I mean they explained how it worked just fine. They have a different set of values and a Path of Caine member mourning a mortal is a mortal sin. There's just no rules for it.

    Leave a comment:


  • Nyrufa
    replied
    This book was the final nail in the coffin, that convinced me to abandon any hope of ever being interested in 5th edition World of Darkness. I was really, really hoping that a book about the Sabbat would give us the opportunity to play vampires who have turned their backs on Humanity, but no. They're relegated to being exclusively antagonists, and there aren't even any mechanics for how a Path of Enlightenment functions.

    Meaning there are no rules for explaining how / why these vampires haven't succumbed permanently to the Beast. They just haven't; and no, the players can not do the same thing, because that would ruin the Humanity focused aesthetic that 5th edition is trying to go for.

    Leave a comment:


  • Matt the Bruins fan
    replied
    Originally posted by Black Fox View Post
    Nictuku are awesome, but again always offstage. I do think the Nosferatu often run across things they shouldn't, and it bites them in the ass. And having this legend around can make things seem much more sinister than what they are.
    I don't believe I've ever done anything with them as a storyteller, but in my headcanon Nictucku are just campfire stories the Nosferatu tell each other to explain members of their warrens (or occasionally, entire warrens) going missing without explanation. Sometimes it might be to fellow Nosferatu fallen to the Beast, sometimes to hunters, sometimes to werewolves, sometimes to stranger things skulking underground.

    Leave a comment:


  • monteparnas
    replied
    Originally posted by Banu_Saulot View Post
    I find those myths fascinating, Nictucku being one. Makes sense for the most paranoid Clan to have a boogeyman. And probably many Nosferatu who have unaffiliated themselves from the Clan, will be deemed Nictucku. Cuz what is a Nosferatu that doesn't make things according to the Clan, or at least that the Clan knows about? Nictucku! Probably not, but vampires are paranoia machines. If you want to fuck with the Sewer Rats, it is simple as make they think Nictucku are in toe.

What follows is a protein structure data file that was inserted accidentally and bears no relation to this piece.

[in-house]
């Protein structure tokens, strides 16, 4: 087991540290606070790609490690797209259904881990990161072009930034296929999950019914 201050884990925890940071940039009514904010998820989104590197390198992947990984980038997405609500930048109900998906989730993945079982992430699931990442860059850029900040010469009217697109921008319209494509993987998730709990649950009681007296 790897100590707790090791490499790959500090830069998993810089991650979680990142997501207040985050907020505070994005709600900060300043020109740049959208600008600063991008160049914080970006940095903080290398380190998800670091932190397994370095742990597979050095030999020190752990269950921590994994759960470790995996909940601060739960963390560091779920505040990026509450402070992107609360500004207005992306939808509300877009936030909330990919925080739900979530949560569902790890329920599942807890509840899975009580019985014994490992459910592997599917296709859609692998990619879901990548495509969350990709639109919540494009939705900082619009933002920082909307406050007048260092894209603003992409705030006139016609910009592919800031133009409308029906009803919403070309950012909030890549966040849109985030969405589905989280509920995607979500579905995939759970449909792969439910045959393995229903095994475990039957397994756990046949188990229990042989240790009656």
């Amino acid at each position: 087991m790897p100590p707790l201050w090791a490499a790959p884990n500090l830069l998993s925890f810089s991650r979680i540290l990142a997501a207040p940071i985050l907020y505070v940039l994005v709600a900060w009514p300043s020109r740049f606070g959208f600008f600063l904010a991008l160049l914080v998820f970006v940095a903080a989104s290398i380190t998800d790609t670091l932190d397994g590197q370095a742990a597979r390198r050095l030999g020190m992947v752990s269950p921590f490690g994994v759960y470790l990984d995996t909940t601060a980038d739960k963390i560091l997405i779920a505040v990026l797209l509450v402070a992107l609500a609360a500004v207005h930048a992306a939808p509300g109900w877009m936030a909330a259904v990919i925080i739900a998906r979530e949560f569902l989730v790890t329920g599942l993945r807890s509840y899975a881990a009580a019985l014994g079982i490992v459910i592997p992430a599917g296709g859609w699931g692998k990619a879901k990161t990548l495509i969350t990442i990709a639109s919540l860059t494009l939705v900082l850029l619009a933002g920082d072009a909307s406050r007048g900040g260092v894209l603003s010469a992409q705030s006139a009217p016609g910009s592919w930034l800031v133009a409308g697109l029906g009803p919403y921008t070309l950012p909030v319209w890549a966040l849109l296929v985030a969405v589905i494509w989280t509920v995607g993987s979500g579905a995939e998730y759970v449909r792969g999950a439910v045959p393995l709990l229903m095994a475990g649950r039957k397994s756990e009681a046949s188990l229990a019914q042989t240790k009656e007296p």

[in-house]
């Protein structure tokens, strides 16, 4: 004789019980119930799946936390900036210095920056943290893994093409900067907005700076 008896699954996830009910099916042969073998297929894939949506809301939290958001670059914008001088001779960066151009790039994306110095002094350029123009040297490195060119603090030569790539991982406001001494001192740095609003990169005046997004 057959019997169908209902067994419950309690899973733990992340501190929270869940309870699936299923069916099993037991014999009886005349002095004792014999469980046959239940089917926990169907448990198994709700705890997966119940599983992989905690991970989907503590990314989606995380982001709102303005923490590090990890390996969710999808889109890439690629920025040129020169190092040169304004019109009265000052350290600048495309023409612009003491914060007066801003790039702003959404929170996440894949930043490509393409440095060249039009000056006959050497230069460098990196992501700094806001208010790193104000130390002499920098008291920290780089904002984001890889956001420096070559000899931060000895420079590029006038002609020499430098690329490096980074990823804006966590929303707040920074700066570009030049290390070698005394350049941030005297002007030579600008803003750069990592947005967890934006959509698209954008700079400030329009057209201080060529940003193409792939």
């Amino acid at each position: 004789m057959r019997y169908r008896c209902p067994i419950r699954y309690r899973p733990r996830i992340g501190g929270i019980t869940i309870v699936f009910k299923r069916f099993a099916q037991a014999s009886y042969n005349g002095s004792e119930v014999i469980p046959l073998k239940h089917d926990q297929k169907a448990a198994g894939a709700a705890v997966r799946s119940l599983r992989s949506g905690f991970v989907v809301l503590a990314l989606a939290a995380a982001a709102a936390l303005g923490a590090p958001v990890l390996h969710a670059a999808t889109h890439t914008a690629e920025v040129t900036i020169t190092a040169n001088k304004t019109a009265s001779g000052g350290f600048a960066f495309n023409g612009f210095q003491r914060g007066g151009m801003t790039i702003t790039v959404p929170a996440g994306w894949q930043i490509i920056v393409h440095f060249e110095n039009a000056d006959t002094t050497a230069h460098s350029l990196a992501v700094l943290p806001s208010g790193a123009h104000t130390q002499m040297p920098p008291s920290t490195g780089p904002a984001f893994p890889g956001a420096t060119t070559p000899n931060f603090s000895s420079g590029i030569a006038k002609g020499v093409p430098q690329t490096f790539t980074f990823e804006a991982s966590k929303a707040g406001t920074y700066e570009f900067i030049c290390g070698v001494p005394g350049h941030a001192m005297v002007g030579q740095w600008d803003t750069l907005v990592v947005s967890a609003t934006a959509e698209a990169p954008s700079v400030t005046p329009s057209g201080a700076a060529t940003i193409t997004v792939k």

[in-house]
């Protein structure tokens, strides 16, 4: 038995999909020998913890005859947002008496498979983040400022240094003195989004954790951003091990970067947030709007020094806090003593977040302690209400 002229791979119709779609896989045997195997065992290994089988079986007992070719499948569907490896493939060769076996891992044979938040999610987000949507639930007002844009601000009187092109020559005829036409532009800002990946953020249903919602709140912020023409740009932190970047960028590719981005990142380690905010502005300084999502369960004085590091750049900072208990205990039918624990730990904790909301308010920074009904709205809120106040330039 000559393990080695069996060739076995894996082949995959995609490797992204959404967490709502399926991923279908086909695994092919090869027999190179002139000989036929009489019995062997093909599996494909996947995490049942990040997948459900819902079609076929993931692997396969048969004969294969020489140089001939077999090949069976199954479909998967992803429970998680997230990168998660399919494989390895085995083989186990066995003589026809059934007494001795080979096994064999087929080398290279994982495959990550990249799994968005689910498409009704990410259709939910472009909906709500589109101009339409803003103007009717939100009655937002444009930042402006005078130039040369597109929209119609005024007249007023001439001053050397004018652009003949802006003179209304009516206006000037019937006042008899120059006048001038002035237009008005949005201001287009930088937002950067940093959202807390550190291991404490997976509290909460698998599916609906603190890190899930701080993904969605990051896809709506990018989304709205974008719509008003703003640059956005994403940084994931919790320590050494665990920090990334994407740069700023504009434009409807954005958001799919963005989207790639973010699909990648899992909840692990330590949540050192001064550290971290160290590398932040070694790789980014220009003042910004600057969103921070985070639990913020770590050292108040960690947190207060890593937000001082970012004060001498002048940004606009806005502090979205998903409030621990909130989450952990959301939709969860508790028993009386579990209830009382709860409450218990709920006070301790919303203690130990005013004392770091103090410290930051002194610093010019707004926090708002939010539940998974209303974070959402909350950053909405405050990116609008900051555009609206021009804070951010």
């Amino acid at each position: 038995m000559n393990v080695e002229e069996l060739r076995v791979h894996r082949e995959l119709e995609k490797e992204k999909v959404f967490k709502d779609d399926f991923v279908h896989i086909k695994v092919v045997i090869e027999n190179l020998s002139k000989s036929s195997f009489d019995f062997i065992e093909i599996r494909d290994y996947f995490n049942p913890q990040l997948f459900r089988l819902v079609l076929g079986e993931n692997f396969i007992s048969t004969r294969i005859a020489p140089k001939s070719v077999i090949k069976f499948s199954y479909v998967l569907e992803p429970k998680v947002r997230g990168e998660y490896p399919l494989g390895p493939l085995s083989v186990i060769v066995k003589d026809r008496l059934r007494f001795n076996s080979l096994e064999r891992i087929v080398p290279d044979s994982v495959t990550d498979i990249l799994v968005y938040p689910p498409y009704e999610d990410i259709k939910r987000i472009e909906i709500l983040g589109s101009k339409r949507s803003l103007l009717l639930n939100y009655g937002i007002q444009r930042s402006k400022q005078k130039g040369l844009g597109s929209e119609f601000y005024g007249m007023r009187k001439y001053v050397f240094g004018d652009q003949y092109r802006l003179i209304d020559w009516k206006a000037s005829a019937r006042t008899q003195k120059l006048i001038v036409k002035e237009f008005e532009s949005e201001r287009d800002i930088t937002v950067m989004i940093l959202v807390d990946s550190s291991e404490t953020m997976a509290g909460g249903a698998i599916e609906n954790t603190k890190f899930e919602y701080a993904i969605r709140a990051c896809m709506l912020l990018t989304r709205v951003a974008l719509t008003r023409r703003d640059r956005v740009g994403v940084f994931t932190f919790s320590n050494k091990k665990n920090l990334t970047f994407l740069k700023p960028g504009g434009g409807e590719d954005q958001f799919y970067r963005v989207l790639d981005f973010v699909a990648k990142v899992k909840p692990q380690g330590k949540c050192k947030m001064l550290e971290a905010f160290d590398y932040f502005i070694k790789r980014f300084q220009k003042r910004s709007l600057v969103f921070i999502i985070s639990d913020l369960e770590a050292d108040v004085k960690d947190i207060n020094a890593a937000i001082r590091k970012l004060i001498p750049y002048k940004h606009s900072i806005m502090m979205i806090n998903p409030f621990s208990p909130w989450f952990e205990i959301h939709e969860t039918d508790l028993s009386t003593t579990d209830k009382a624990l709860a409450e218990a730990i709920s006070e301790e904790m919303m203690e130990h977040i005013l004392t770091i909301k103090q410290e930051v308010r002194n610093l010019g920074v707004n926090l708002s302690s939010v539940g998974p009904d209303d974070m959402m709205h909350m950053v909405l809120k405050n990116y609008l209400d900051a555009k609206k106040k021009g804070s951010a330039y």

I don't think Nictuku would be a label to every Nos outside the clan because they don't use the label to explain common setbacks. They use it to explain out the entire clan presence in a city going MIA. This is kind of a big thing, so a Nictuku is by necessity a big threat capable of pulling this out in some fashion.

    Otherwise their legend is really that they're kind of just a group of Nos. To be exactly, the 4th gen minus Baba Yaga. Some also say that the old Hag is the sire of their entire 5th gen, as Absimiliard forbade the 4th from siring and the Nictuku obeyed, hence she being in their target list.

    The Tal'Mahe'Ra didn't intervening in the Gehenna Crusade. They weren't a thing in the period in the official lore. They got blew up in the 6th Maelstrom and there are signs of them reforming now, so at the time there was just no True Black Hand.

    Leave a comment:


  • Banu_Saulot
    replied
    I really like the concept of fallen Bloodlines desperately trying to remain or become significant, of old bitterness that has no more target to satisfy itself with (like, "the guy I hate cuz he usurped my city in Corinth died two hundred years ago, and I just learned today"). And aside of the 'let's make an awesome amazing cool sect of ultra-rare unique edgy secret vampires that are 'in the know' more than any other", it makes a lot of sense for ancient vampires, or lost bloodlines to get together. So Inconnu, Hand Without a Sun and the Lost Tribe are fun to exist.

    Now, with the True Brujah it is a very problematic matter, because to define their true intention and purpose you have to define or affirm many of the "Can's and Do's" of the setting. Or risk having your entire vengeance cult of True Brujah being bitter and stupid vampires who hate an entire disparate Clan cause of some old myth that few believe, and even fewer know more about. Although it can be an ironic affect, that those who think are beyond or over the Jyhad are actually the ones most manipulated by it.